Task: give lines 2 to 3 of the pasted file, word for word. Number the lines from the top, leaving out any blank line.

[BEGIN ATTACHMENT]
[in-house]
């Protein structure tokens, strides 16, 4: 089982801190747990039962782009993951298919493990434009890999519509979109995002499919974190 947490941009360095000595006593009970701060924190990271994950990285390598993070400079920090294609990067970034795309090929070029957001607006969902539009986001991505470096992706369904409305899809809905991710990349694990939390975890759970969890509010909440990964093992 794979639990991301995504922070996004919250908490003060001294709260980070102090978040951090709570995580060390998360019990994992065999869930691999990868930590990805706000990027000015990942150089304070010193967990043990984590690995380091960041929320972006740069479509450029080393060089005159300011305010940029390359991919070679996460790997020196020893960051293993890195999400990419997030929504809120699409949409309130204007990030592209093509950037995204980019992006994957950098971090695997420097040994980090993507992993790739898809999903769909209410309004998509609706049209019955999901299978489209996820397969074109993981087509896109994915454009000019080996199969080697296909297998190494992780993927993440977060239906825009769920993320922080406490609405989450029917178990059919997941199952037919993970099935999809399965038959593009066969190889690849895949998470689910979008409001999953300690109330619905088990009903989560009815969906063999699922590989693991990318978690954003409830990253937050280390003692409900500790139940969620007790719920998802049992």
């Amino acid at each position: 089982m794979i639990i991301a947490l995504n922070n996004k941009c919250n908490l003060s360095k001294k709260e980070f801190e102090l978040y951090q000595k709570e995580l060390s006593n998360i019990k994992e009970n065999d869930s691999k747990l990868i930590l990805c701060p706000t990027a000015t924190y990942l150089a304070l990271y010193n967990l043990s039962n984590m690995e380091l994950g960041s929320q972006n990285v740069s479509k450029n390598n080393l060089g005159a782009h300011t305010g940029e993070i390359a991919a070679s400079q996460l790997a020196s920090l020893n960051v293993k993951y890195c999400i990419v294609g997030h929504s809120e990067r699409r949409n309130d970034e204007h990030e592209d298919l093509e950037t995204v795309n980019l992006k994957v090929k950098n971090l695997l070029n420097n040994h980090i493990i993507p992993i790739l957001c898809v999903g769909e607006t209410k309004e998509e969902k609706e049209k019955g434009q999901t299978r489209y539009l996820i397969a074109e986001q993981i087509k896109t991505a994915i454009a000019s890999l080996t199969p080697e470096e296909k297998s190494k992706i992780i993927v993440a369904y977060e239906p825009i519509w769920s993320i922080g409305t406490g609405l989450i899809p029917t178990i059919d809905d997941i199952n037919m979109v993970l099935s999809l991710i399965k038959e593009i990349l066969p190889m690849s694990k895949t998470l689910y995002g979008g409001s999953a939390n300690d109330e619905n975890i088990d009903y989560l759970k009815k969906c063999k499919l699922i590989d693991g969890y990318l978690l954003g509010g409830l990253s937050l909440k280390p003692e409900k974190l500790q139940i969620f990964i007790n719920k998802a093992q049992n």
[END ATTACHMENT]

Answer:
């Protein structure tokens, strides 16, 4: 089982801190747990039962782009993951298919493990434009890999519509979109995002499919974190 947490941009360095000595006593009970701060924190990271994950990285390598993070400079920090294609990067970034795309090929070029957001607006969902539009986001991505470096992706369904409305899809809905991710990349694990939390975890759970969890509010909440990964093992 794979639990991301995504922070996004919250908490003060001294709260980070102090978040951090709570995580060390998360019990994992065999869930691999990868930590990805706000990027000015990942150089304070010193967990043990984590690995380091960041929320972006740069479509450029080393060089005159300011305010940029390359991919070679996460790997020196020893960051293993890195999400990419997030929504809120699409949409309130204007990030592209093509950037995204980019992006994957950098971090695997420097040994980090993507992993790739898809999903769909209410309004998509609706049209019955999901299978489209996820397969074109993981087509896109994915454009000019080996199969080697296909297998190494992780993927993440977060239906825009769920993320922080406490609405989450029917178990059919997941199952037919993970099935999809399965038959593009066969190889690849895949998470689910979008409001999953300690109330619905088990009903989560009815969906063999699922590989693991990318978690954003409830990253937050280390003692409900500790139940969620007790719920998802049992």
């Amino acid at each position: 089982m794979i639990i991301a947490l995504n922070n996004k941009c919250n908490l003060s360095k001294k709260e980070f801190e102090l978040y951090q000595k709570e995580l060390s006593n998360i019990k994992e009970n065999d869930s691999k747990l990868i930590l990805c701060p706000t990027a000015t924190y990942l150089a304070l990271y010193n967990l043990s039962n984590m690995e380091l994950g960041s929320q972006n990285v740069s479509k450029n390598n080393l060089g005159a782009h300011t305010g940029e993070i390359a991919a070679s400079q996460l790997a020196s920090l020893n960051v293993k993951y890195c999400i990419v294609g997030h929504s809120e990067r699409r949409n309130d970034e204007h990030e592209d298919l093509e950037t995204v795309n980019l992006k994957v090929k950098n971090l695997l070029n420097n040994h980090i493990i993507p992993i790739l957001c898809v999903g769909e607006t209410k309004e998509e969902k609706e049209k019955g434009q999901t299978r489209y539009l996820i397969a074109e986001q993981i087509k896109t991505a994915i454009a000019s890999l080996t199969p080697e470096e296909k297998s190494k992706i992780i993927v993440a369904y977060e239906p825009i519509w769920s993320i922080g409305t406490g609405l989450i899809p029917t178990i059919d809905d997941i199952n037919m979109v993970l099935s999809l991710i399965k038959e593009i990349l066969p190889m690849s694990k895949t998470l689910y995002g979008g409001s999953a939390n300690d109330e619905n975890i088990d009903y989560l759970k009815k969906c063999k499919l699922i590989d693991g969890y990318l978690l954003g509010g409830l990253s937050l909440k280390p003692e409900k974190l500790q139940i969620f990964i007790n719920k998802a093992q049992n």